To tell the truth, I used to think more rounds were needed and carried a Browning Hi Power. Great firearm, but too bulky for carrying and then went to thinking I don't need the round count, but concealed carry is often a trade off.
Steve is right about all steal 45's but I still carry my detonics most of the time without any thought.
I've carried revolvers and autos, but I always seem to end up back to a 1911. I still carry a Commander but if I ever get my hands on an HK45c I may get one, I'm sure in the next decade the weight of the 1911 will get start to get uncomfortable.
For every day civilian carry I don't worry about only having 8 rounds before a reload, but I shot a lot of combat matches and can reload quickly. If I expect trouble I'll be relying on a long gun with my USPf 45 and 12rd mags as backup.
I still have my Beretta 92 but I'm just not a big fan of the 9mm. In a SHTF scenario I would carry it in the shoulder rig because I'd have 45rds on me and another 105rds loaded in a pack.
heavy? 25 oz is not very heavy.
Compared to a J frame 357 mag
I missed something, what's 25oz?
My Kimber 1911 45 ACP ultra carry combat defense package weighs 25 ounces.
Originally Posted by rex
An ounce (abbreviated oz; apothecary symbol: ℥) is usually the international avoirdupois ounce as used in the United States customary and British imperial ...
Fluid ounce -
I have carried a 1911a1 since Dec. 1969, It brought me thru the dance. I know it inside out. It feels right, carries well, and I hit what I point at or aim at.
I was hoping to hear from you, Tony. Do you carry any back up mags? Also, how do you carry your 1911? I presume it is the full size 5" barrel version? What brand?
The Kimber, gotcha. I just backed up a few posts and didn't see a weight mentioned.
Originally Posted by EvilTwin
I thought about building a LW frame for my Commander but I'm starting to believe the HK's are an improved 1911, design is different but it's a brute of a gun and operates basically the same.
I carry several different ways depending what I am doing, in general I carry either OWB or IWB at appox. 3:30 with light cover. When I know I will spend most of the day behind the wheel or at a desk I will carry crossdraw. As for spare mags. usually 1 spare opposite side from my pistol now if going to a city or into the woods for a long time I carry 2 spare mags. In the Winter time I do have a shoulder holster, more to protect the pistol from the weather. Yes my 1911a1 is a full size.
I forgot to say what brand. At present I am carrying a RIA GI. model I retired carrying my Colts because I don't want one to turn up missing from a property room if the need ever arose to use it. It did happen to a friend and He carried a colt that was made in 1927 that had been his grand fathers.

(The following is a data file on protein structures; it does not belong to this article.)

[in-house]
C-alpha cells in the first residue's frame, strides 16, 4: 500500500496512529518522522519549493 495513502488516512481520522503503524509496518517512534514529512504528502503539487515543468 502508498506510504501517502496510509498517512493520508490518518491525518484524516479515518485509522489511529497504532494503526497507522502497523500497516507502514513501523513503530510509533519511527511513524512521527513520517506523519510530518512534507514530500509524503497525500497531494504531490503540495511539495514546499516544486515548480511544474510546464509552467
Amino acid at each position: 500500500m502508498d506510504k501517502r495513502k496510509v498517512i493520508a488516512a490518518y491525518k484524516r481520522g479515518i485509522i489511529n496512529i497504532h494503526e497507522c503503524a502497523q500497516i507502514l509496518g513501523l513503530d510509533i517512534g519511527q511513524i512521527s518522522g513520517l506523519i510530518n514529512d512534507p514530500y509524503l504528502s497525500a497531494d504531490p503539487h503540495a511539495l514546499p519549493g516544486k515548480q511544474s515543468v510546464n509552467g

WOW, would hate to lose a pistol like that 1927. Thanks for the input. What do you think of the Rock Island?
I trust the RIA. I only made 1 change, I like a lite trigger pull so I got it down to 4 lb. pull. Finger always indexes until it is show time. I did not use the term like because there are several out there that I liked but would never carry.
Trust trumps like all day.
I carried a 1911 for 20 years then I moved to the plastic guns up to last week when I broke out the 1911 again and found I shot it better than my Smith's or Glock's. I carry a full size Wilson X-tac and G-Code Incog holster. If I need more, I fight my way to the carbine.
My Kimber 45 ACP has a 3.6 lb. trigger pull. weighs 25 oz.
Originally Posted by Steve M1911A1
I am constitutionally opposed to carrying a single-action semi-auto in my pocket.
I suppose that it's the result of a prejudice, rather than of a completely rational decision.
I've experienced occasional safety-lever "wipe offs" (or "jiggle offs") in the past, even with a couple of relatively well-designed belt holsters.
Thus I am unwilling to chance something similar with a gun carried in my pocket.
My femoral artery, as well as my reproductive equipment, is in just too close a proximity to allow me peace of mind.
For me, a pocket gun needs to be double-action-only, with a relatively heavy trigger action.
Your feelings, of course, may differ.